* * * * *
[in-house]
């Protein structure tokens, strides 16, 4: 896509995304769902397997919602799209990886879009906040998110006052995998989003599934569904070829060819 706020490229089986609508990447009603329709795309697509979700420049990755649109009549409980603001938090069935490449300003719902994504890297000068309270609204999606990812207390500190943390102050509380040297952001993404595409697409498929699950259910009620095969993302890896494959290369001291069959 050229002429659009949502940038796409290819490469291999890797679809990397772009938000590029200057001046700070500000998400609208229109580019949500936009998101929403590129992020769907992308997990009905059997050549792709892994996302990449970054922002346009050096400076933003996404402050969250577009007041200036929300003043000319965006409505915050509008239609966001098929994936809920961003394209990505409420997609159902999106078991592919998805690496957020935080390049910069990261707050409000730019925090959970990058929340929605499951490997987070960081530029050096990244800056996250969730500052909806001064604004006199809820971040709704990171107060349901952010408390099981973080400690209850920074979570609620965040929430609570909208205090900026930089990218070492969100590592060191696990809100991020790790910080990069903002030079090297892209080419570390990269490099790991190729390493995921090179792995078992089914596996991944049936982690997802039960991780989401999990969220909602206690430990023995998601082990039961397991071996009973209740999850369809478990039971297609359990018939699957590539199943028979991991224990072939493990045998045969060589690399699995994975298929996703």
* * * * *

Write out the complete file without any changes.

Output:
[in-house]
């Protein structure tokens, strides 16, 4: 896509995304769902397997919602799209990886879009906040998110006052995998989003599934569904070829060819 706020490229089986609508990447009603329709795309697509979700420049990755649109009549409980603001938090069935490449300003719902994504890297000068309270609204999606990812207390500190943390102050509380040297952001993404595409697409498929699950259910009620095969993302890896494959290369001291069959 050229002429659009949502940038796409290819490469291999890797679809990397772009938000590029200057001046700070500000998400609208229109580019949500936009998101929403590129992020769907992308997990009905059997050549792709892994996302990449970054922002346009050096400076933003996404402050969250577009007041200036929300003043000319965006409505915050509008239609966001098929994936809920961003394209990505409420997609159902999106078991592919998805690496957020935080390049910069990261707050409000730019925090959970990058929340929605499951490997987070960081530029050096990244800056996250969730500052909806001064604004006199809820971040709704990171107060349901952010408390099981973080400690209850920074979570609620965040929430609570909208205090900026930089990218070492969100590592060191696990809100991020790790910080990069903002030079090297892209080419570390990269490099790991190729390493995921090179792995078992089914596996991944049936982690997802039960991780989401999990969220909602206690430990023995998601082990039961397991071996009973209740999850369809478990039971297609359990018939699957590539199943028979991991224990072939493990045998045969060589690399699995994975298929996703």